µ-ziq Duntisbourne Abbots Soulmate Devastation Technique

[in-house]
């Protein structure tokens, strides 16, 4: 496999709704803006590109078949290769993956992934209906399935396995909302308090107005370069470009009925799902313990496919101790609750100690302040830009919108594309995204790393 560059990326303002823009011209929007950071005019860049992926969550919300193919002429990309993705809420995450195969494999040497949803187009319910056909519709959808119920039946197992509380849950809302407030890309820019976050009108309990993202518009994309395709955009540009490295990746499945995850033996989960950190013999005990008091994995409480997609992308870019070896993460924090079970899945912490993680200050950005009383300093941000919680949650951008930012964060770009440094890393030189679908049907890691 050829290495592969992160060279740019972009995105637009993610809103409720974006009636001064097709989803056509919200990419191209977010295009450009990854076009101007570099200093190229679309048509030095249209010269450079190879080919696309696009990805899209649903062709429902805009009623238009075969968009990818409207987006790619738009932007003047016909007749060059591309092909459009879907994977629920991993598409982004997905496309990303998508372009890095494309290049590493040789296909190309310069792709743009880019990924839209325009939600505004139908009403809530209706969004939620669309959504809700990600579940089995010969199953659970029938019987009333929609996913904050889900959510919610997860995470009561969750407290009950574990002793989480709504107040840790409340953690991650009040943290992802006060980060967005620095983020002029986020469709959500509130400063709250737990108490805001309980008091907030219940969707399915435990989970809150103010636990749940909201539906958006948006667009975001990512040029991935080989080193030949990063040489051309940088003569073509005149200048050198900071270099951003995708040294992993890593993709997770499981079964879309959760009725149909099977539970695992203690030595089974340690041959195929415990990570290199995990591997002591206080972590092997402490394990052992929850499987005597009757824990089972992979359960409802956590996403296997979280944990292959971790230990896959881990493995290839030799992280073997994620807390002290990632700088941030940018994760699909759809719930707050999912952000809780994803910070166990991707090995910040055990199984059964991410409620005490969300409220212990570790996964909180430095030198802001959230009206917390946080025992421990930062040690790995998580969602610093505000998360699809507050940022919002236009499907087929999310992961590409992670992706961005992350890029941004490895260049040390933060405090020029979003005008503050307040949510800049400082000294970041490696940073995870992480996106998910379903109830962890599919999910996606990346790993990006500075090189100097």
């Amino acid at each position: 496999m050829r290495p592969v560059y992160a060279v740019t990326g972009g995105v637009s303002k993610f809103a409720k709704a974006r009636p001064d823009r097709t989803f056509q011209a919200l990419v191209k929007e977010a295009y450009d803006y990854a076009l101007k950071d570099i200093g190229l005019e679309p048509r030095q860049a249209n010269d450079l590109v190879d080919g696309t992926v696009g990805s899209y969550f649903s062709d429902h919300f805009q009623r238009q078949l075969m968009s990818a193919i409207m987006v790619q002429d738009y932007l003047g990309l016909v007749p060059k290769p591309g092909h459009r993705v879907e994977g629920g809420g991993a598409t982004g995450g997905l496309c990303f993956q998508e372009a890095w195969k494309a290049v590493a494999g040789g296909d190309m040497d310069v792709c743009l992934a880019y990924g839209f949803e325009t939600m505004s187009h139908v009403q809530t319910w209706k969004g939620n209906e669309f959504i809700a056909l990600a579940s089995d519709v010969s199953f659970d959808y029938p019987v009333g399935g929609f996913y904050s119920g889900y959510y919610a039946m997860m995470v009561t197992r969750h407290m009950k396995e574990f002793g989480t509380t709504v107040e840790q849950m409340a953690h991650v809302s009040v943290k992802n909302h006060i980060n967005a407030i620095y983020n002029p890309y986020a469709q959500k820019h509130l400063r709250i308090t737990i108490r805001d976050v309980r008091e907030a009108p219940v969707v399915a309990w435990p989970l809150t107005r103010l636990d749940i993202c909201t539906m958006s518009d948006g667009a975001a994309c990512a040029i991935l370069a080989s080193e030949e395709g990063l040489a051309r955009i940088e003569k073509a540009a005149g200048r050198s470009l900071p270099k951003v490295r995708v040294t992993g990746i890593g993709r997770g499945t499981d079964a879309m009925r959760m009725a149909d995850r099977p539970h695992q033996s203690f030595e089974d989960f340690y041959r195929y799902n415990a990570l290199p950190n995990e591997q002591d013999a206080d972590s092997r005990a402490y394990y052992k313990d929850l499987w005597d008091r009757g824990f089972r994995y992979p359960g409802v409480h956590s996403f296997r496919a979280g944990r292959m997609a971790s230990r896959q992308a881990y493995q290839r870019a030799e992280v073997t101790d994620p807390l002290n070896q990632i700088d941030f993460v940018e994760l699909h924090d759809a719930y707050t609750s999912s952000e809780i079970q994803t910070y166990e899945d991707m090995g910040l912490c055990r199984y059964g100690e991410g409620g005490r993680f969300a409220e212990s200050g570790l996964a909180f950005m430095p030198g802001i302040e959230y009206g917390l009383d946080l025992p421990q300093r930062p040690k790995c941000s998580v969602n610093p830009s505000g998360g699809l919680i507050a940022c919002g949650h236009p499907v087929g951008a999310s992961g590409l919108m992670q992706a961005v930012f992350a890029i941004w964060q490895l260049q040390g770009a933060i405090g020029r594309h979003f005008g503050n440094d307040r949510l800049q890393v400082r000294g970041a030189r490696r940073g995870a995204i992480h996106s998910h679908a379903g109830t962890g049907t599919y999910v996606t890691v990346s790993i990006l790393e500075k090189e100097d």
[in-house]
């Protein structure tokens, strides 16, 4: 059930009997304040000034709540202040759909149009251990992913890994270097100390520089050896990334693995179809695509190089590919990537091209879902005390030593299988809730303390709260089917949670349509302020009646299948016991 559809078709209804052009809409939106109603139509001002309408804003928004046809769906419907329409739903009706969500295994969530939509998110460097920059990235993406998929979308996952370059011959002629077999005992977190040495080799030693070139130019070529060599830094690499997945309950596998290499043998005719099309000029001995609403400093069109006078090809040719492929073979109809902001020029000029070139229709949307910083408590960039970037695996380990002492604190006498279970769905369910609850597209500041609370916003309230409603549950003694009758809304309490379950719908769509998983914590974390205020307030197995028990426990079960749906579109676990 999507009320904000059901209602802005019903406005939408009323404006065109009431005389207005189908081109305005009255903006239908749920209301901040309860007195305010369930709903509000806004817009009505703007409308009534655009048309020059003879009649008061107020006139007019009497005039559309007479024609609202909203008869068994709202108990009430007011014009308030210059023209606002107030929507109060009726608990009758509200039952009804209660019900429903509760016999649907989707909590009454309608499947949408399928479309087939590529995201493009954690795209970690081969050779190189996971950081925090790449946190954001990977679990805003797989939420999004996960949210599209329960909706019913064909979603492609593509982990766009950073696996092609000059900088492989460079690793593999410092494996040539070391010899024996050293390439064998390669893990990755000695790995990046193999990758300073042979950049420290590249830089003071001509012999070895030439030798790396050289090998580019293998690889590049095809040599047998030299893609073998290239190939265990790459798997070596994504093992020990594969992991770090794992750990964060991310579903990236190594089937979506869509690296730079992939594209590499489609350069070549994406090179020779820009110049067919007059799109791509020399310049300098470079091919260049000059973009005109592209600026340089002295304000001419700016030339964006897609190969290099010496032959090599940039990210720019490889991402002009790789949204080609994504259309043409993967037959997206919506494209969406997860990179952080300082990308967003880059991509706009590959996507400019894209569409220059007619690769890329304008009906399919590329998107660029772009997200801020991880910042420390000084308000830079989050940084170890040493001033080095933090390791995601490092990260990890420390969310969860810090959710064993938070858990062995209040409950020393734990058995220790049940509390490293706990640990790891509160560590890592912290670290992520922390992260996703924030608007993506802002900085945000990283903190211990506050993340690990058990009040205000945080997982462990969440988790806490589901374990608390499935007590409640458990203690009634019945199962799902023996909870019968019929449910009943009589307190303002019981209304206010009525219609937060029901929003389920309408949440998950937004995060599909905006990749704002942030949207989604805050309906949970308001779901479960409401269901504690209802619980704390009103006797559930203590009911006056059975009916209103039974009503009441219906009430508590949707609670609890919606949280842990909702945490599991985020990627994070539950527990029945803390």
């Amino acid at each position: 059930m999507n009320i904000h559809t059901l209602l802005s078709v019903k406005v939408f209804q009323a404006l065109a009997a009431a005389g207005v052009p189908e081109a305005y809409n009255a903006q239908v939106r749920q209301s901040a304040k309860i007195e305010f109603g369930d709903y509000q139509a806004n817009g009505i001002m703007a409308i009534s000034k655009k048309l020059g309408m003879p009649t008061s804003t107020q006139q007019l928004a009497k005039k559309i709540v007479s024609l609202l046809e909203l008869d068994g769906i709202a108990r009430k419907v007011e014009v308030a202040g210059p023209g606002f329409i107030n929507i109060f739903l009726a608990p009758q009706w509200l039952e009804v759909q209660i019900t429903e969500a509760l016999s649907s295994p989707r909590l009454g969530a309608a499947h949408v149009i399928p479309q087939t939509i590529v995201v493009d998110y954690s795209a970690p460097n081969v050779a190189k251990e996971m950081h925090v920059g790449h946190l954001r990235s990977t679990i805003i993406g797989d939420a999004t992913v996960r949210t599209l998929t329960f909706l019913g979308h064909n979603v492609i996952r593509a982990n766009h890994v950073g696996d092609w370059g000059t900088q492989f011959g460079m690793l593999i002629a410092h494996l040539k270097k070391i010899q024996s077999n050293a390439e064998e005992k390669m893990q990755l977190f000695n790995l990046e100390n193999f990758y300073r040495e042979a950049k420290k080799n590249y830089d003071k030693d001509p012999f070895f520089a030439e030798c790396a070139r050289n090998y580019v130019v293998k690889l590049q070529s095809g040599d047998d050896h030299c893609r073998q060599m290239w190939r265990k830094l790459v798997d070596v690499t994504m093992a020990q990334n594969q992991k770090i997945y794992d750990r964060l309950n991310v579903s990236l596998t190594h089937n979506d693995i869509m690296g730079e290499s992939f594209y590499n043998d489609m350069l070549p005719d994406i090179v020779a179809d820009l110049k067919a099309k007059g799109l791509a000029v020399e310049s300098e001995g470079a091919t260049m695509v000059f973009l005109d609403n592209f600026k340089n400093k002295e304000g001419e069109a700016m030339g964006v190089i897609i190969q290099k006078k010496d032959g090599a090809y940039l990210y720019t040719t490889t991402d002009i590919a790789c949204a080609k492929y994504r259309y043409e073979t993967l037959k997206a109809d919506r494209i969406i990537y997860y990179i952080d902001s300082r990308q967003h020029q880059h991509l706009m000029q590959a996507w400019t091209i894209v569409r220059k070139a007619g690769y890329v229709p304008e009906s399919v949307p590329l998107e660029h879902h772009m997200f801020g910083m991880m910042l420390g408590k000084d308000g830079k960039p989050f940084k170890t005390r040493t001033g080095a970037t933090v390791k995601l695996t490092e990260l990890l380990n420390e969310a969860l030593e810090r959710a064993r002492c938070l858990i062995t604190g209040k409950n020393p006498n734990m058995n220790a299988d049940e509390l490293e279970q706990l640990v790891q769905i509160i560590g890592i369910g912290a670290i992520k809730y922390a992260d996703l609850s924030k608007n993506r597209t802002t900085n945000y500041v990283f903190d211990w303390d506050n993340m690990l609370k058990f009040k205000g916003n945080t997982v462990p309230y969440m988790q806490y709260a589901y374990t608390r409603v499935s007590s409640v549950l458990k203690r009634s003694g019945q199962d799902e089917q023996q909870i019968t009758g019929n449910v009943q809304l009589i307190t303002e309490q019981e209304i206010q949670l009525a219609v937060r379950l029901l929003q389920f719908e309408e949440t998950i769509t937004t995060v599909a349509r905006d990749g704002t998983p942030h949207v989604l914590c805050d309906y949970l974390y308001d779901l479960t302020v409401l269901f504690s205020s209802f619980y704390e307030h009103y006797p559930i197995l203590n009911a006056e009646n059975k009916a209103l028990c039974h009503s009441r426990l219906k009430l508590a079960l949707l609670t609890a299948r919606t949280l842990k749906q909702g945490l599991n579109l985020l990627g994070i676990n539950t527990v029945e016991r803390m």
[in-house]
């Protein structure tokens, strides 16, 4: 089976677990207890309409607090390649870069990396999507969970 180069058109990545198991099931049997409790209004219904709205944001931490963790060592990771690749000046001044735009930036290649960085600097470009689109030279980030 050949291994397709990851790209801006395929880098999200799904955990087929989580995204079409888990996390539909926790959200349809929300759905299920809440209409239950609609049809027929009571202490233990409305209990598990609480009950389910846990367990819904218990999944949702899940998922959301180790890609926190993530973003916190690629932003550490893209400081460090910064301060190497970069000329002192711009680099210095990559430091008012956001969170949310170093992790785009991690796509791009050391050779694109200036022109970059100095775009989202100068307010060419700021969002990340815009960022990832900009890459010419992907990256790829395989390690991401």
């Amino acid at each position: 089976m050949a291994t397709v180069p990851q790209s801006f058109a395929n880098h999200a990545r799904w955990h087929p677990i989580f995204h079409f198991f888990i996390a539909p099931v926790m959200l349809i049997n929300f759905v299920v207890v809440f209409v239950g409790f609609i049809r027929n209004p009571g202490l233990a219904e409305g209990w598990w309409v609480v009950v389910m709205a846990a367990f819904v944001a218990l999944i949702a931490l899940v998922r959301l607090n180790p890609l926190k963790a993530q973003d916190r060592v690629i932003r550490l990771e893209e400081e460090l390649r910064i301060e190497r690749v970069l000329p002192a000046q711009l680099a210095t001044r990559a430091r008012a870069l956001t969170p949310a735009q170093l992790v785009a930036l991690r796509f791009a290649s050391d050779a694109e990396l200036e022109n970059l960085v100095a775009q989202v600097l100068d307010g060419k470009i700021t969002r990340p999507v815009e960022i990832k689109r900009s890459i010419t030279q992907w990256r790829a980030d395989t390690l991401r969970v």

If it isn’t broke, don’t fix it. Certainly words Mike Paradinas has taken to heart since he first started making IDM under the handle of µ-Ziq, And for the most part, it’s worked out for him. In the ’90s, he was at the forefront of electronic innovation, alongside peers like Richard D. James and Tom Jenkinson, but somehow along the way he’s ebbed a little artistically, which likely has to do with running his label, Planet Mu. It’s a delight then to have Duntisbourne, his first album since 2003’s Bilious Paths, appear out of thin air. Paradinas still considers himself an innovator and he’s up to his old tricks again, rolling over 303s, pushing the off-key synths to the max and throwing an assortment of beats and squelches into his caustic brew. There’s still a balanced fusion of mad techno and quirky ambient emanating from the man, which is best felt in the side by side pairing of "Painshill Park” and the aptly titled "Acid Steak Night.” To be honest, there’s little here that feels like he’s progressing as an artist — this could have followed 1999’s stunning Royal Astronomy a year later and likely wouldn’t have sounded any different. And while there’s nothing quite as arresting as that album’s "The Fear,” if you’re jonesing for more µ-Ziq, you won’t go wrong with this strangely titled affair. It’s certainly more of what you want from Mike Paradinas. (Planet Mu)